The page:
We will likely see continuing state and local activism, some from attorneys general and others in opposition to Biden Admin measures (e.g., immigration), and some acting in concert with or in furtherance of Biden Admin policies. California remains a lodestar on environmental/sustainability issues, and the Golden State’s experience and positions on environmental and sustainability issues will likely inform or be concordant with those of the Biden Administration. We might also see California’s influence on data privacy.
The Private Sector Will Remain a Force in ESG, and the Agenda and Expectations Will Expand
We indicated that the private sector would likely play a greater role in Environmental, Social, and Governance (ESG) matters, particularly in contrast to a Trump Administration that espoused policies that undermined or opposed ESG efforts domestically and internationally. This expectation was realized.
The private sector’s role on the ESG front has increased, by choice and necessity. This will continue in 2021 and beyond. We expect that the private sector will act largely concordantly with Biden Administration ESG policies and stances as to both global and domestic issues, particularly social and civil rights issues (e.g., racial and gender equity). In 2021 and beyond, we expect the private sector to come under greater pressure from consumers, employees (e.g., millennials), and other constituencies to talk the talk and walk the walk on ESG, social justice, and civil rights.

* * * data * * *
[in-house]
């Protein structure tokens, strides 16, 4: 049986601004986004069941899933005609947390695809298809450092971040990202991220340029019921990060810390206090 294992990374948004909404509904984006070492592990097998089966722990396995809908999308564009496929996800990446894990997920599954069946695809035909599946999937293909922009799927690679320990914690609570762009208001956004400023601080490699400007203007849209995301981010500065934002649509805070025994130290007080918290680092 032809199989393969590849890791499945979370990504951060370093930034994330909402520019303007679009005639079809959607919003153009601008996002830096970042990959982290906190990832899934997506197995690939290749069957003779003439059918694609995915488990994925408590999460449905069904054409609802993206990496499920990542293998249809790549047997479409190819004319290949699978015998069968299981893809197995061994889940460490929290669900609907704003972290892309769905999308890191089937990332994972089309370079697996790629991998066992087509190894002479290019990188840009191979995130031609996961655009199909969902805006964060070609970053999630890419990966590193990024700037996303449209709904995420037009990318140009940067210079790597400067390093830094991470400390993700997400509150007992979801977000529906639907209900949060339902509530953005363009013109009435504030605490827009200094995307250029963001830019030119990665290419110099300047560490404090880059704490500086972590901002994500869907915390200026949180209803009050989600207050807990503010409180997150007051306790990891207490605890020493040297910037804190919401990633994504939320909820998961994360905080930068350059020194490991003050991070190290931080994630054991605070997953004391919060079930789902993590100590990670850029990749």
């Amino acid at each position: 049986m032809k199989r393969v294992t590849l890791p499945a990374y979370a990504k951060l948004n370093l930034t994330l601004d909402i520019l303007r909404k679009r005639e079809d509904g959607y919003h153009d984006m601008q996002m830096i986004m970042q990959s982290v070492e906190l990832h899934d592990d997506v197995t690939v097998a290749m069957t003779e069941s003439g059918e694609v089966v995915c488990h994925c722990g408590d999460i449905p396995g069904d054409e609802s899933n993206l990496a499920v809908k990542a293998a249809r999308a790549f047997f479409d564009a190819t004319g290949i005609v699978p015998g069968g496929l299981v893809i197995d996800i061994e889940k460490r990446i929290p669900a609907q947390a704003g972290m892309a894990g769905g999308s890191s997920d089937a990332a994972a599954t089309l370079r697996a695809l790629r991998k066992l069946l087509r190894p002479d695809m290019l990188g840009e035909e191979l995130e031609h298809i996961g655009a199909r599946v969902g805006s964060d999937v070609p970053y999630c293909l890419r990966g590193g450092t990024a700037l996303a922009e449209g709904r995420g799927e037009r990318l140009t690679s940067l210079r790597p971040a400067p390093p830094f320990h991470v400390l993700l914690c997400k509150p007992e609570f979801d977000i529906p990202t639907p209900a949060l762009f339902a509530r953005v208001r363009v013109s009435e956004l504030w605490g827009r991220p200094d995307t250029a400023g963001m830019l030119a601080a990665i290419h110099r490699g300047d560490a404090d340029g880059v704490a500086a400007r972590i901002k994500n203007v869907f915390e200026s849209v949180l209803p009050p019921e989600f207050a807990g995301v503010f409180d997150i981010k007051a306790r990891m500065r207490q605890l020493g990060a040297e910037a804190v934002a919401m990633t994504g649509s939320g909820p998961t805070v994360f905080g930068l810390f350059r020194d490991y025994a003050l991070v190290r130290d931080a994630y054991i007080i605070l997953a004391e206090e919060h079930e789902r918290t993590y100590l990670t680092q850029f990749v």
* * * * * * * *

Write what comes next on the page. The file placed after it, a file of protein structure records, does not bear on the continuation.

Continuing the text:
A Return to Multilateralism Generally and on Sanctions, With Some Skepticism and realpolitik on trade
We expected that in 2017 the Trump Administration’s unilateralist outlook would inform sanctions and financial regulation policies, but it was not clear how. The Trump Administration enthusiastically embraced sanctions. However, the Administration did so unilaterally and transactionally in instances, and by this approach diminished the reach and durability, and credibility of sanctions measures, including in the eyes of traditional allies.